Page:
The following year, and with the growing success of the two used truck brands, Volvo increased its warranty terms for both Approved and Selected vehicles to six and 12 months, respectively. Three years later and with growing confidence in the product and aftersales services, warranty terms were increased once again to 12 months and 24 months.
“Our warranty, and the prep that goes into the vehicles, is what has driven the repeat business. You don’t find a manufacturer offering a two-year warranty on three- or four-year-old trucks. For Volvo, it’s not about moving the metal, it’s about providing the customer with the specification they want. It’s about providing the finance. It’s about maintenance. We’ve got so many different facets of our service.”
That additional service is now being extended to a warranty covering AdBlue systems in the same way that Volvo introduced coverage for clutch failures in 2016.
“We sat down with a customer, Brian Palmer Haulage, he’d brought a truck from us that clutch had failed during the warranty period, but it wasn’t covered. As a direct result of sitting down and listening to a customer we then introduced it under our warranty – if it breaks, but it’s not worn out. We do listen to our customers, and act upon it. We’ve had a number of customer talk about AdBlue systems, so off the back of feedback we’ve introduced it to our warranty.”
The way Volvo has approached the used truck market has certainly changed over the last decade, but during that time the world has also changed and having weather the economic downturn in 2012, Volvo Used Trucks was able to bring a unique offer to the market.
“In 2012 we introduced contract hire on used trucks. Apart from rental companies I don’t think anyone was doing that at the time. We put together some contract hire packages and sold more and more and more, and now, it’s everywhere.”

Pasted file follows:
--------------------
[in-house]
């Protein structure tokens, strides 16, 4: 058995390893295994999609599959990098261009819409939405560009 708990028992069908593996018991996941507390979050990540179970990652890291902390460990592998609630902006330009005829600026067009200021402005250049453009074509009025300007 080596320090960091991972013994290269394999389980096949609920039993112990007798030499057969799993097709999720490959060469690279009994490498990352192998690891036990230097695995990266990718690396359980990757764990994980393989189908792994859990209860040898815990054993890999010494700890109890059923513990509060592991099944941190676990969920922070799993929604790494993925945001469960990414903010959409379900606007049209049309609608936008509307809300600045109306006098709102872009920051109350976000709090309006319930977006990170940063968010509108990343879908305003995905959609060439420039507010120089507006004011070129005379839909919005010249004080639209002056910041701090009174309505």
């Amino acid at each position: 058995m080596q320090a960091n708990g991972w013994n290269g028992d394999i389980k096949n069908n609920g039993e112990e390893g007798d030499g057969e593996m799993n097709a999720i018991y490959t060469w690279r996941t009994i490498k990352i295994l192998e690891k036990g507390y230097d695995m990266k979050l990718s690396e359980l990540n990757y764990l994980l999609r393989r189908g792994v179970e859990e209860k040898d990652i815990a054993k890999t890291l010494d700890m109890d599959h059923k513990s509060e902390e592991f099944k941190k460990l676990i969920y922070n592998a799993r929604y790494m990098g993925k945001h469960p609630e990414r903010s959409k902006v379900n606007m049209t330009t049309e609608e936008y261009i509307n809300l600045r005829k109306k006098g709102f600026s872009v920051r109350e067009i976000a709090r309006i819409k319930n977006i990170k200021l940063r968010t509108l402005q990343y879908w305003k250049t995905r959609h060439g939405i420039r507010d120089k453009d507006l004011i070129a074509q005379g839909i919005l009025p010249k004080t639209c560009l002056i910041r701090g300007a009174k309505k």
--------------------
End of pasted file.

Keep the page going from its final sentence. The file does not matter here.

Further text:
It’s not just the way Volvo Used Trucks sell vehicles that has changed during that time either, where they are being sold has also shifted. In the run up to the financial crisis White said the sales volumes of new trucks were huge but then it just stopped – “people were returning trucks and not taking new ones out”. Used stock levels understandably increased, but White says Volvo kept a calm head, choosing not to “have a fire sale and destroy trucks price in the market”. Instead they expanded their export operation, particular with fleet trucks, to relieve pressure on the UK market.
The aforementioned introduction of contract hire on used trucks also helped redistribute the returned stock, and gradually the situation was managed. Contract hire remained, - “It was perceived to be less expensive than contract hire on a new truck” – but exports have since dwindled.
“We don’t need it as much as we did before,” White said. “The volumes aren’t in the numbers they were before and we’re more aware that they’re going to come back - it’s a boomerang. That’s why Volvo take the long view. They don’t just sell as many contract hire in the way they used to.”
Lessons learnt, the Volvo Used Trucks business has continued to grow, now as the anniversary of its birth and the economic downturn are remembered, White believes a lot has changed.
“We’ll sell £1m of ancillaries this year. Ten years ago, that would have been nothing. In those days people would have bought a truck and taken it away to get fitted. Now we’re installing fridges and microwaves on nearly every truck that comes in. We can do that service now, and its done by Volvo so its warranted. A lot of it is to do with the way our mind-set has changed over those ten years. We’re no longer just trying to sell the metal.”